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Aug 4, 2016

DealBook Top Story on August 4, 2016: Everyone Despises SolarCity Deal, Except Tesla Shareholders

The New York Times

Top Story

Thursday, August 4, 2016

COMMON SENSE
Elon Musk, left, Tesla Motors’ chief executive, at a news conference in July at the Tesla Gigafactory in Nevada.
Everyone Despises SolarCity Deal, Except Tesla Shareholders
By JAMES B. STEWART
Focusing on the conflicts of interest in Tesla Motors’ proposed takeover of SolarCity misses the bigger picture, some investors say.

 
DealBook Highlights
A security guard speaking into a microphone in his sleeve outside the Viacom headquarters in New York in 2013. The company has been engulfed in turmoil over the mental capacity of its controlling shareholder, Sumner M. Redstone.
Viacom’s Profit Slumps 29%, Providing a Lens Into a Business in Turmoil
By EMILY STEEL
The company has struggled for stability over the last several months as the mental capacity of its controlling shareholder, Sumner M. Redstone, is questioned.
“There is a clear case for stimulus, and stimulus now,” Mark Carney, the governor of the Bank of England, said on Thursday.
Bank of England Cuts Interest Rate to Historic Low, Citing Economic Pressures
By CHAD BRAY
The central bank’s Monetary Policy Committee lowered its benchmark interest rate to 0.25 percent, the lowest level in the bank’s 322-year history.
Taylor Swift performing at the Grammy Awards in February. The Justice Department said Thursday that it would not make changes to the regulatory agreements that govern the two large clearinghouses for performing rights that process royalty payments for the music industry.
How a Justice Department Ruling Could Affect Your Favorite Musician
By BEN SISARIO
The department, after a two-year investigation, decided to keep the complex regulatory environment of music licensing largely intact, with the addition of a rule requiring “100 percent” deals. This breaks down what that means.
BREAKINGVIEWS
Walmart’s Bid for Jet.com Could Help It Compete Against Amazon
By JENNIFER SABA
Such a move by Walmart would fit into a plan to enhance its lackluster digital and e-commerce efforts as Amazon adds new products and services.
 
Buzz Tracker
Companies routinely steer analysts to deliver earnings surprises. With nudges and phone calls, analysts are urged to lower their estimates, making it easier for companies to beat them. “A rigged race,” says Barry Diller. – The Wall Street Journal
A food start-up ran an undercover project to buy up its own products. Hampton Creek ordered workers to buy Just Mayo in U.S. stores. The company says its main objective was to ensure product quality. – Bloomberg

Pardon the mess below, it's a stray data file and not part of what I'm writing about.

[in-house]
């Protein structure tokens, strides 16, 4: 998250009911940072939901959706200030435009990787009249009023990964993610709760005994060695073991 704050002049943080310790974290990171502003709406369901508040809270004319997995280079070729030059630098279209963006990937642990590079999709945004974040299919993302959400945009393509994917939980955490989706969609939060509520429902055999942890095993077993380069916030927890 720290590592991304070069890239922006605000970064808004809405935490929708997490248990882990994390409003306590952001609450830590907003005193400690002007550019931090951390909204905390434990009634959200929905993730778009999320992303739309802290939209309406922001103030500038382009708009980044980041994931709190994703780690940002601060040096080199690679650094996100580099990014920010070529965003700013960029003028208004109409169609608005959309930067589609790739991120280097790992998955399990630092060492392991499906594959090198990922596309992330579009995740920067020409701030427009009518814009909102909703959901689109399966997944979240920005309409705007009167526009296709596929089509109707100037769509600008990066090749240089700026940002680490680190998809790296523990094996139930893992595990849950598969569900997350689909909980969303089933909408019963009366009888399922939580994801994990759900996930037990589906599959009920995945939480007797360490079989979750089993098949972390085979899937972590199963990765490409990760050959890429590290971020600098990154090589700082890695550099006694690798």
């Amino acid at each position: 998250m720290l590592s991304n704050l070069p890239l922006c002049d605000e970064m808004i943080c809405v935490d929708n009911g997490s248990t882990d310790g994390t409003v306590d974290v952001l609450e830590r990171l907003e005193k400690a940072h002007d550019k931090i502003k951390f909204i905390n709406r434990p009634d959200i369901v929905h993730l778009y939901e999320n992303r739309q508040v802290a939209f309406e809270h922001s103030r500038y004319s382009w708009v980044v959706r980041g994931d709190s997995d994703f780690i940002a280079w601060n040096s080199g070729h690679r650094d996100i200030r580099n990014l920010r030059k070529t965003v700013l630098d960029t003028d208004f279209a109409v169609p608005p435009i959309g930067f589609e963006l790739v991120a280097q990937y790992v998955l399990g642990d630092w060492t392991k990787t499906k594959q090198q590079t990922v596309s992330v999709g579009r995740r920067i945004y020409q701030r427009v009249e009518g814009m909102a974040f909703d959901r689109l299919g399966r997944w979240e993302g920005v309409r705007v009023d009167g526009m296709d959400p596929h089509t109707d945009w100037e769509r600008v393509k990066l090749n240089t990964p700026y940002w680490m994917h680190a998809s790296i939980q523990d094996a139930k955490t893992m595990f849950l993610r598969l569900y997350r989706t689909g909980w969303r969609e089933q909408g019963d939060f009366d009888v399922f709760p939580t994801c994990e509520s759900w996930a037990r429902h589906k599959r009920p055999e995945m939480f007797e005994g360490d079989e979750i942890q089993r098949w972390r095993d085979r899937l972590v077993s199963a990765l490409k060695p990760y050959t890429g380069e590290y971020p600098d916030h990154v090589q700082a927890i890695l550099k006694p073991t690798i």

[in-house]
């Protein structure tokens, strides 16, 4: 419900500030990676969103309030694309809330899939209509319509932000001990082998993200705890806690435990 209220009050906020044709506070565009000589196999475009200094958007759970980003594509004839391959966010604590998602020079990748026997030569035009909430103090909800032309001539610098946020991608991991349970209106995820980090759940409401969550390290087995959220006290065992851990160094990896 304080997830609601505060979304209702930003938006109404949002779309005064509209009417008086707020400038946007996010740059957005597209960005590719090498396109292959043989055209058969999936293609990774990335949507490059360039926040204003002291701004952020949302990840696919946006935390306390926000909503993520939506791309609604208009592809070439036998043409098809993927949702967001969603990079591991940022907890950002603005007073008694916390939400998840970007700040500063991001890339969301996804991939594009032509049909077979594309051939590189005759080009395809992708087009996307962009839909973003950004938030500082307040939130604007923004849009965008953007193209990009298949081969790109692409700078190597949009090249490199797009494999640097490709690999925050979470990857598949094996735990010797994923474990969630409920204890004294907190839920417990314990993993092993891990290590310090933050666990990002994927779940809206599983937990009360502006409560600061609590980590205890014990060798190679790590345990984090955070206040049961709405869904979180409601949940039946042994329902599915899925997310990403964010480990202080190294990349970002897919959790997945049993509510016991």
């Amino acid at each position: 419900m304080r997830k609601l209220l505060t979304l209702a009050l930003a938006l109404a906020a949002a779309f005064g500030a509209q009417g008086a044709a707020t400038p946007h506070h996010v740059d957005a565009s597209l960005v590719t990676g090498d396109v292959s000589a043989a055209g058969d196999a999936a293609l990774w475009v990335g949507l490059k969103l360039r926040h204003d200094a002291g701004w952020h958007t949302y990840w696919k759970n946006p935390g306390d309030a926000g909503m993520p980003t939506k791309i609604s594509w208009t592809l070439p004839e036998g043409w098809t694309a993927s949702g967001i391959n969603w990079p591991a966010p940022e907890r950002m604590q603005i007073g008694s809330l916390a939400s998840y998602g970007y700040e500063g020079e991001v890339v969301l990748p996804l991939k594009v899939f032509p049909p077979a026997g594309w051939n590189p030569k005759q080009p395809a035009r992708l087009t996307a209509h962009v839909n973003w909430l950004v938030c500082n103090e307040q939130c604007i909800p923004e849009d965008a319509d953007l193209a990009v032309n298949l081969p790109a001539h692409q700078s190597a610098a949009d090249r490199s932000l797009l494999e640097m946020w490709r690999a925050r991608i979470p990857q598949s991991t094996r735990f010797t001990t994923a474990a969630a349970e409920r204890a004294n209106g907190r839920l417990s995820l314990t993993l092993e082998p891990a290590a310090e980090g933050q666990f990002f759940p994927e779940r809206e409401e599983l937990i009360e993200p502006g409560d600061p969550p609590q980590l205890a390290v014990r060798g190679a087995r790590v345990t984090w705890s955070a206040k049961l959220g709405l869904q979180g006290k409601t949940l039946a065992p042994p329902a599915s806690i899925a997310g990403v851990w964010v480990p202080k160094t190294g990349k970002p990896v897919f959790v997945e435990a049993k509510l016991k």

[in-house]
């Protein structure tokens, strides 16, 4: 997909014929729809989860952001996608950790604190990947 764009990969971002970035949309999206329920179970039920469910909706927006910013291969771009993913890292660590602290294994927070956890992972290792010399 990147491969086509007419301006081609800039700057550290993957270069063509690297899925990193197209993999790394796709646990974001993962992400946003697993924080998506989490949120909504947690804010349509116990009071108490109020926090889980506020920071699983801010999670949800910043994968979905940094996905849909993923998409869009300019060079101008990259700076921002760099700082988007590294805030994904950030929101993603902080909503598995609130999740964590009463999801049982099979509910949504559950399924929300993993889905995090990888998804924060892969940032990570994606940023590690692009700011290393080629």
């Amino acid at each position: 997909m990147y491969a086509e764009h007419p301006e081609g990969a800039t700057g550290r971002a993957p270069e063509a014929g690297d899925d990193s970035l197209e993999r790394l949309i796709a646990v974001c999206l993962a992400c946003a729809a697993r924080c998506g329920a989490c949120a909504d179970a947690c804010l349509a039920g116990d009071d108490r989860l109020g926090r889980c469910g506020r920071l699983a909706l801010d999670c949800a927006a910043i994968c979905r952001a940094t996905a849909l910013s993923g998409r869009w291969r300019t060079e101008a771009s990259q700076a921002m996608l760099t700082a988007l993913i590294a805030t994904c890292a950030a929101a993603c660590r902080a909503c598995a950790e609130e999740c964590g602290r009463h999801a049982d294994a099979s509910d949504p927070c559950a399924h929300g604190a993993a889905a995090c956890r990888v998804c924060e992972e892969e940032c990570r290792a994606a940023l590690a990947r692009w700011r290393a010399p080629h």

Steve Cohen’s new firm will meet with investors ahead of 2018. Stamford Harbor Capital is working with a third-party marketing company that’s meeting with potential clients. – Bloomberg
Bitcoin recovered, but an exchange remains offline. Myriad questions about the hack itself remain unanswered, however. – The Wall Street Journal
Goldman Sachs isn’t sure it can sell private equity stakes. The bank has a July 2017 deadline set by regulators to sell $7 billion worth of private-equity and hedge-fund investments. – The Wall Street Journal
The case for Viacom to buy Buzzfeed. It’s the only major media company that hasn’t made a big digital acquisition, says Edmund Lee. – ReCode
The Theranos founder’s conference invitation angered scientists. AACC members threaten to resign over speaking slot allotted to Elizabeth Holmes. – Financial Times
Marissa Mayer on corporate motherhood. “Could you work 130 hours in a week?” The answer is yes, if you’re strategic about when you sleep, when you shower, and how often you go to the bathroom. – Bloomberg
The Harvard Republican Club will not support Donald Trump. The group called for Republican leaders to withdraw their support of the candidate they called a “threat to the survival of the Republic” – The Crimson
Blake Krikorian, Silicon Valley entrepreneur, is dead. The Slingbox founder had been involved with Microsoft, Amazon and dozens of startups. – ReCode
 
For the latest updates:
Go to NYTimes.com/DealBook
 
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Looking Ahead
Labor Department to release July’s jobs report. On Friday, at 8:30 a.m., the Labor Department will release data on the job market in July. Economists and investors will be paying close attention to this report, after the up-and-down results in recent months. Employers cut way back on hiring in May, only to follow with a burst of job creation in June.
The consensus for July calls for a gain of 180,000 jobs as well as a slight decline in the unemployment rate to 4.8 percent. But another surprise could be in the offing. If the final figure is significantly better than expected, as was the case in June, it will increase the odds of an interest-rate increase by the Federal Reserve in September. – Nelson D. Schwartz